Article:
updated 02:46 pm EDT, Tue July 15, 2014
New deadline gives public 72 more hours to comment on proposed changes
The US Federal Communications Commission (FCC) has extended the first deadline for public comment on the controversial "fast lane" net neutrality proposal. The extension, following a major crash of the nearly two-decade old comment system, extends through midnight on June 18. A second "reply comment" period will start after this period ends, however.
FCC Chairman Tom Wheeler's proposal for net neutrality prevents companies from downgrading Internet traffic in their own favor, but also opens up the opportunity for Internet service providers to charge extra for faster content delivery, codifying such deals as those penned by Netflix with Comcast and Verizon. Changes have been made since the initial leak, with Wheeler claiming that the FCC will not tolerate actions by ISPs that "degrade the service for all for the benefit of a few."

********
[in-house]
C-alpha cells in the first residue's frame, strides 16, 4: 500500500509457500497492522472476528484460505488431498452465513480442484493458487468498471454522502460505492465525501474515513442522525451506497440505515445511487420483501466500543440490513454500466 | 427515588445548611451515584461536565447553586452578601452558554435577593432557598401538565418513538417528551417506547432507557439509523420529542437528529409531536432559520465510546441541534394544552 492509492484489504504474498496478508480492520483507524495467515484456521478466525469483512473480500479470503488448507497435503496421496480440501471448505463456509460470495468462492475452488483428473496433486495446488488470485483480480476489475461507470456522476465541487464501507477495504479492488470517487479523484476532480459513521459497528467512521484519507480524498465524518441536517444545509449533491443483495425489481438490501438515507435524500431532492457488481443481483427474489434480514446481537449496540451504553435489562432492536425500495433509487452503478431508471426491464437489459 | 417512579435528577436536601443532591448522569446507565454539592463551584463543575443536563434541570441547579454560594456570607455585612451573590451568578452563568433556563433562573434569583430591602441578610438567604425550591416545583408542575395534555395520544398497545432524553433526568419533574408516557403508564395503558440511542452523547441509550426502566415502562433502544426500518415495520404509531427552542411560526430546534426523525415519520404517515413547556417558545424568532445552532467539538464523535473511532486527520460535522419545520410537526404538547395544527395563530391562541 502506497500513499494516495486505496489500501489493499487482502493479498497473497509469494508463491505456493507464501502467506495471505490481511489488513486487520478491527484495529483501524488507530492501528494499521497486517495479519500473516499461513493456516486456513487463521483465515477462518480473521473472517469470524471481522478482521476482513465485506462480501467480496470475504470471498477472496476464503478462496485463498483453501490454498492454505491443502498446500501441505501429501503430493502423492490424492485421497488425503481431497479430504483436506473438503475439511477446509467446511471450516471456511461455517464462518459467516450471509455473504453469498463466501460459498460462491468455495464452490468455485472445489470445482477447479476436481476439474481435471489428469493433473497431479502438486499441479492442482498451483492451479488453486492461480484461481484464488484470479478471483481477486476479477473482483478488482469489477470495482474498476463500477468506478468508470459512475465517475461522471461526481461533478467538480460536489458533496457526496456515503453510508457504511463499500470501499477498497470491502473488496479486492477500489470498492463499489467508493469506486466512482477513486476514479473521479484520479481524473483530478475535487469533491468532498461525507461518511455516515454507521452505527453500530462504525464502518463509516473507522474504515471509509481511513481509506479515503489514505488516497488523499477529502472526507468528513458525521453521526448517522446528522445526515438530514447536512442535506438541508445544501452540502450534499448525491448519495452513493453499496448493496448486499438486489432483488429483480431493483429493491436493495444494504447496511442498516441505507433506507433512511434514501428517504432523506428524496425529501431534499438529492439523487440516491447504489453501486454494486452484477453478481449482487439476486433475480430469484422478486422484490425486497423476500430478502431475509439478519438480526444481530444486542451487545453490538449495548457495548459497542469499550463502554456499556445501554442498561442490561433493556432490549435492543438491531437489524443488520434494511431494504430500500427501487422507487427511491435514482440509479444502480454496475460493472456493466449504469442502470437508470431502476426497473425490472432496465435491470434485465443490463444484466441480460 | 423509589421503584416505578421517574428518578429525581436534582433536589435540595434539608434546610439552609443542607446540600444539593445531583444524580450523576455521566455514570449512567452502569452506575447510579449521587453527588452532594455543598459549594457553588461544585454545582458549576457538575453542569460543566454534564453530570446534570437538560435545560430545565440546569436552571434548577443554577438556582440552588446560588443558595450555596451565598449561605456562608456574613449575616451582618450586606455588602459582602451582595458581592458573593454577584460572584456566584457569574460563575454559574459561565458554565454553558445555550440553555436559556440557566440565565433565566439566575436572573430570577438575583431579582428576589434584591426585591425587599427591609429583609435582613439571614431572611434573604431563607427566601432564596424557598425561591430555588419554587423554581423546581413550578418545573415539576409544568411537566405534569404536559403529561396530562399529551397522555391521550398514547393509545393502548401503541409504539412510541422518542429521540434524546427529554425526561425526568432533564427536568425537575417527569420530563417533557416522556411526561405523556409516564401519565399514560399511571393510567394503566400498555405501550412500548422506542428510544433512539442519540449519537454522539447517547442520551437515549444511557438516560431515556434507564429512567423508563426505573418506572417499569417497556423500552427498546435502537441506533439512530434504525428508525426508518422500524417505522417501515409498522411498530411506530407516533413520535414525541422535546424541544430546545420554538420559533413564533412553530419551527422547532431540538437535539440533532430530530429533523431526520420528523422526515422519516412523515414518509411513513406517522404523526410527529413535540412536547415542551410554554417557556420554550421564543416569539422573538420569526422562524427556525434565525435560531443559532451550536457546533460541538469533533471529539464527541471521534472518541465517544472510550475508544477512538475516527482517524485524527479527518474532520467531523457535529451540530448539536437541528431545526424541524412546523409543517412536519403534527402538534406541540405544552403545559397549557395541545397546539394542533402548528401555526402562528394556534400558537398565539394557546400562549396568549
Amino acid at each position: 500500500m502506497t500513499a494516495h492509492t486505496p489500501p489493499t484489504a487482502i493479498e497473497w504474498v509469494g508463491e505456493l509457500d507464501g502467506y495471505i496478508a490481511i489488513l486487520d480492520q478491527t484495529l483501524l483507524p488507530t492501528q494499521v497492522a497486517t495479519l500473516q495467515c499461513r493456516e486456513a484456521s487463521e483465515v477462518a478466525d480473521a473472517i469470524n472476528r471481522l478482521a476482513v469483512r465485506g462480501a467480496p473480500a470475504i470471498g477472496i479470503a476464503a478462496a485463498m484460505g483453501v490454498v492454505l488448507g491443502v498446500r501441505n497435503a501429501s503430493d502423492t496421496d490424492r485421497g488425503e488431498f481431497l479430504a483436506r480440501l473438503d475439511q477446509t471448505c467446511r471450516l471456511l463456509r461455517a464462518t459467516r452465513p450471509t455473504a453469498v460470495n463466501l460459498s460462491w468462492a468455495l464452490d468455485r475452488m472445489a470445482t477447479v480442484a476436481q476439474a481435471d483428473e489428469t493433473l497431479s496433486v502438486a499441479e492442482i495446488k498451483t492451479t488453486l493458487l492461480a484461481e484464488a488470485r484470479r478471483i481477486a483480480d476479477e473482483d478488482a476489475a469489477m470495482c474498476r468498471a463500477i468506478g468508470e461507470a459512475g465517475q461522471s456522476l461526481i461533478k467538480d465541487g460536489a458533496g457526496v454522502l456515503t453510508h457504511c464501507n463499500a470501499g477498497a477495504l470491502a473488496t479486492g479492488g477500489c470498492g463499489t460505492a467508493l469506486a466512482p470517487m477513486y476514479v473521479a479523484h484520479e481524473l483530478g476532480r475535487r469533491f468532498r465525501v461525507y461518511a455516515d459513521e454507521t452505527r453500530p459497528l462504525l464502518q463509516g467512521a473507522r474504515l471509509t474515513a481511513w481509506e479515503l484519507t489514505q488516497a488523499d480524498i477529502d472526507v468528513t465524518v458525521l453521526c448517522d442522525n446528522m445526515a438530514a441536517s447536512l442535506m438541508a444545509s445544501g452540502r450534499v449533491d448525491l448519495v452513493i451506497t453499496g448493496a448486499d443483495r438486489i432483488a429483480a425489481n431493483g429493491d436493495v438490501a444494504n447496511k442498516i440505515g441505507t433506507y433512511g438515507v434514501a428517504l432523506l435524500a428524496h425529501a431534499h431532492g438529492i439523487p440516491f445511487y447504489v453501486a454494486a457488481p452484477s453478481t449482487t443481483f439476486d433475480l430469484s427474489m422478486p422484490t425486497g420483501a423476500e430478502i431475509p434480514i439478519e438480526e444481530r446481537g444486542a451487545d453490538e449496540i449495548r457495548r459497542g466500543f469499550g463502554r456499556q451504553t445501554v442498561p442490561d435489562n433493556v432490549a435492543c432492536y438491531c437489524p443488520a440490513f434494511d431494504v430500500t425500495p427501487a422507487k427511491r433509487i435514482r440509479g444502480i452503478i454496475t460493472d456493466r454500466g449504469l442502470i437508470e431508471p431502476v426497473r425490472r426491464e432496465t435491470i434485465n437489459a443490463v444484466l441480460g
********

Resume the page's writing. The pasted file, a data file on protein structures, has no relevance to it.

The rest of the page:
The chairman has threatened to regulate the Internet under "common carrier" laws, should the ISPs fail to abide by regulations set forth by the FCC, or if they abuse the "fast lane" concept in any way. The commissioners passed the proposal 3-2, launching the public comment period.
Before the crash, the FCC site listed less than one third of the previously-recorded comments. Regarding the decrease in comments, and the outage, FCC press secretary Kim Hart said in a statement that "not surprisingly, we have seen an overwhelming surge in traffic on our website that is making it difficult for many people to file comments through our Electronic Comment Filing System. Please be assured that the commission is aware of these issues, and is committed to making sure that everyone trying to submit comments will have their views entered into the record."